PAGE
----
‘Embarrassed’ councillor threatens to walk out of bad-tempered meeting she felt was ‘turning into a fight’

Date published: 10 September 2021

An ‘embarrassed’ councillor threatened to walk out of an ill-tempered meeting she felt was ‘turning into a fight’.

Councillor Irene Davidson said she was close to leaving the Pennines Township committee early and reporting her reasons to the chief executive following a series of tense exchanges.

The meeting brought together Rochdale councillors from the Pennines - Littleborough, Wardle, Milnrow and Newhey - and members of the public to discuss proposals for regenerating the area around Littleborough railway station. But after nearly 90 minutes of tense exchanges Councillor Davidson said she was finding the hostile atmosphere almost intolerable.

Councillors had traded verbal jibes with each other and there were also irritable exchanges with members of the public.

Councillor Davidson, Lib Dem councillor for Milnrow and Newhey, said: “It’s turning into a fight, this and I’m not happy about it at all. I’m not on the council to sit through a fight.

“So if things don’t change and people don’t stop shouting at each other I think I’m going to have to leave this meeting.

“And I will explain to the chief executive why I have left this meeting – because I am so embarrassed.”

Her sentiments were echoed by Labour’s Councillor Janet Emsley who said the night’s proceedings had made her feel ‘very uncomfortable’.

“It’s very unsavoury and it’s very unpalatable, I just didn’t like what was going on.” she added.

Littleborough is arguably the area of the borough where tensions between residents and local leaders are most strained.

Plans for hundreds of new homes on greenfield sites have done little to endear council chiefs to villagers and the relationship appears to be mired in mistrust.


Littleborough station
Littleborough station


So when plans for regenerating the area around Littleborough Railway Station went before the committee on Wednesday night, fireworks were as good as inevitable.

The station plan was the only report on the agenda, but things got off to a contentious start during the open forum.

Ian Jackson, chairman of Littleborough Civic Trust, told the meeting of the difficulties the organisation was having joining the Calder Valley Community Rail Partnership.

He accused the council’s planning department of operating like a ‘secret society’ and said its chief officer was ‘rude and arrogant’.

His comments were branded ‘pathetic’ by Councillor Blundell who said it was ‘completely out of order’ to make such remarks about a member of staff in a public forum.

Shouts of ‘get on with it’ were directed from the floor at Councillor Blundell, who described the way Mr Jackson engaged with the council as ‘terrible’ and ‘completely inappropriate’.

Mr Jackson insisted he was ‘just stating facts’.

Despite chair Councillor Amna Mir appealing for civility, things got no less tetchy as the agenda moved on to a discussion about regenerating Littleborough station and the surrounding area.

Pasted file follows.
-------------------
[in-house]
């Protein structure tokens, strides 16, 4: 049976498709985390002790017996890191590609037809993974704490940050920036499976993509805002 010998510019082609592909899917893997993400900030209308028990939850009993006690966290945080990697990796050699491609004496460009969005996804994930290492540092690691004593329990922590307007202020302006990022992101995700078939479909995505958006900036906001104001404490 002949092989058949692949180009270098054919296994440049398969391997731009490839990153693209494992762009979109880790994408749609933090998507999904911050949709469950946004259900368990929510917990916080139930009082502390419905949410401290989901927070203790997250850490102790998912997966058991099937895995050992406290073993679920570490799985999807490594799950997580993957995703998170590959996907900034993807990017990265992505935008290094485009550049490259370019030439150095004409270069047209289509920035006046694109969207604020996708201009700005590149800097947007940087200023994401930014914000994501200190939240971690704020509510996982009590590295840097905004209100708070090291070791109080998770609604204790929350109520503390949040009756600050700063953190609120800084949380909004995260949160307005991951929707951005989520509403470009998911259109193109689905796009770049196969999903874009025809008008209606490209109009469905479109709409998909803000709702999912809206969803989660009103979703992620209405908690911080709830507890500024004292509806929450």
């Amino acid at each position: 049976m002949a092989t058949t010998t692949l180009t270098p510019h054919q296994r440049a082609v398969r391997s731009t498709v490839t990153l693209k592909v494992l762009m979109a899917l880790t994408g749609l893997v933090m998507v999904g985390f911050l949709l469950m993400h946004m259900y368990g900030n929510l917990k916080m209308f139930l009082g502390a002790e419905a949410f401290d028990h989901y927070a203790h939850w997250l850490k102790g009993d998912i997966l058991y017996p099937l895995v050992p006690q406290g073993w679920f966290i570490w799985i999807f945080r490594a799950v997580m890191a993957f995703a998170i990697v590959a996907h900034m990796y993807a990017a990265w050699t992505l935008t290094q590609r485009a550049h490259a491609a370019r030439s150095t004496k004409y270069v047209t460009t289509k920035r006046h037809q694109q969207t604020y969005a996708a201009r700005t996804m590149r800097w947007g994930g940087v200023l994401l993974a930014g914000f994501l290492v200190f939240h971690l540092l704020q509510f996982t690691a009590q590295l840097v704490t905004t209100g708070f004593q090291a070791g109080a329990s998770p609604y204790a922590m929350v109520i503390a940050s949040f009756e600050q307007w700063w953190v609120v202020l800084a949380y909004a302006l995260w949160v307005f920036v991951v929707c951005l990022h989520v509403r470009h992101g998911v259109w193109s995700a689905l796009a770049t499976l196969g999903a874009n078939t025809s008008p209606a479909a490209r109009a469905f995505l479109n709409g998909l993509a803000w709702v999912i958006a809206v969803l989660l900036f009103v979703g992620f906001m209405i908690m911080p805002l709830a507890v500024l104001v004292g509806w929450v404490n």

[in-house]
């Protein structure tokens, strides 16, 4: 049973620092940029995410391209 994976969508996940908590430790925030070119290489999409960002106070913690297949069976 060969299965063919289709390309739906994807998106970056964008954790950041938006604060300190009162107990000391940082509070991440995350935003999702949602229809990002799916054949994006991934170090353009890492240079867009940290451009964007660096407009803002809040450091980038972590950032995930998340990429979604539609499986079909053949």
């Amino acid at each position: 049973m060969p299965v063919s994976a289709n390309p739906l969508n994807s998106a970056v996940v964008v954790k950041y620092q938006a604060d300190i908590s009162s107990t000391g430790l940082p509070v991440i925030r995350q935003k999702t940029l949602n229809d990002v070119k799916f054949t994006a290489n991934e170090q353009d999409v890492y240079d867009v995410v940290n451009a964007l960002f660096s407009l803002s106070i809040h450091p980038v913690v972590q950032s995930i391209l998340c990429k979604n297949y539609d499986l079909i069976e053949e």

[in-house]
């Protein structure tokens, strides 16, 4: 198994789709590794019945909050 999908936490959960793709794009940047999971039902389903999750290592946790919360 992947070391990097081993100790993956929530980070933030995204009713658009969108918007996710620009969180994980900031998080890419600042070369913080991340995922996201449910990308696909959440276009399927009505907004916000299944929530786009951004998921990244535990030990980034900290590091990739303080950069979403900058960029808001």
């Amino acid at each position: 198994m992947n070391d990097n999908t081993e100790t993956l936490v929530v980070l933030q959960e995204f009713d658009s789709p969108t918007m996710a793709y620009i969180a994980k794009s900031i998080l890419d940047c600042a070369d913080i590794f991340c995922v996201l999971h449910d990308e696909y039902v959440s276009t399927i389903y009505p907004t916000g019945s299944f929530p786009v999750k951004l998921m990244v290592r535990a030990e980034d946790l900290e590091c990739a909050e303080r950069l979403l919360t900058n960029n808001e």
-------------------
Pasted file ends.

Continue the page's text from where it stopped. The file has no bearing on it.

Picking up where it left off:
Controversially the draft proposals include demolishing ‘low quality buildings’ in Victoria Street, which are home to a number of local firms.

These include Hoosan and Stuttard Opticians, and owner John Hooson vented his frustration over the council’s failure to consult with a number of local businesses.

But although the businessman was clearly angry at first, the exchange ended on a more amicable tone, with Mr Hooson thanking Councillor Blundell, who apologised for the oversight.

Tempers began to fray again, however, when Littleborough resident Barry Cropper began asking questions about the council’s interest in buying the United Reformed Church buildings, for the purposes of a new ‘community hub’.

Mr Cropper asked Councillor Tom Besford what he had discussed with the church, with the councillor responding that all his relevant declarations were in the public domain, including that he works in the music industry.

Mr Cropper was about to offer up another piece of information, when Councillor Blundell – who had asked the chair to speak next – told him he would not be spoken over.

He added that all Councillor Besford’s and his dealings with the church had been declared and they had spoken to the council’s monitoring officer about how any decision would be handled.

Mr Cropper then began asking questions about ownership of various properties, which Councillor Blundell dismissed as ‘irrelevant’ to the item at hand.

But Councillor Dearnley appeared to sympathise with Mr Cropper’s concerns over Councillor Besford and Councillor Blundell’s discussions with the church.

He said: “It’s not generally council policy to be buying buildings; we are getting rid of buildings. We need some clarity about that.”

The Conservative leader stressed that he wasn’t suggesting that things weren’t ‘above board’ but said it was the role of officers, not councillors, to negotiate the possibility of buying properties.

Councillor Dearnley’s comments infuriated Councillor Blundell who accused him of ‘playing to the gallery’, as the Conservative had been present when the matter was discussed in private at a cabinet meeting.

And this in turn clearly angered Councillor Dearnley, who said: “I am not playing to the gallery, I am asking sensible questions and I expect a degree of respect.

“All I want to ensure is that all councillors are absolutely in the clear and have done nothing that they shouldn’t. It’s totally irrelevant whether I have been at a cabinet meeting where it has been discussed in private.”

He added: “The public has every right to know what’s happened with their council tax funds.”

Rochdale council’s Pennine Township committee met at Number One Riverside on Wednesday evening (8 September).

Nick Statham, Local Democracy Reporter

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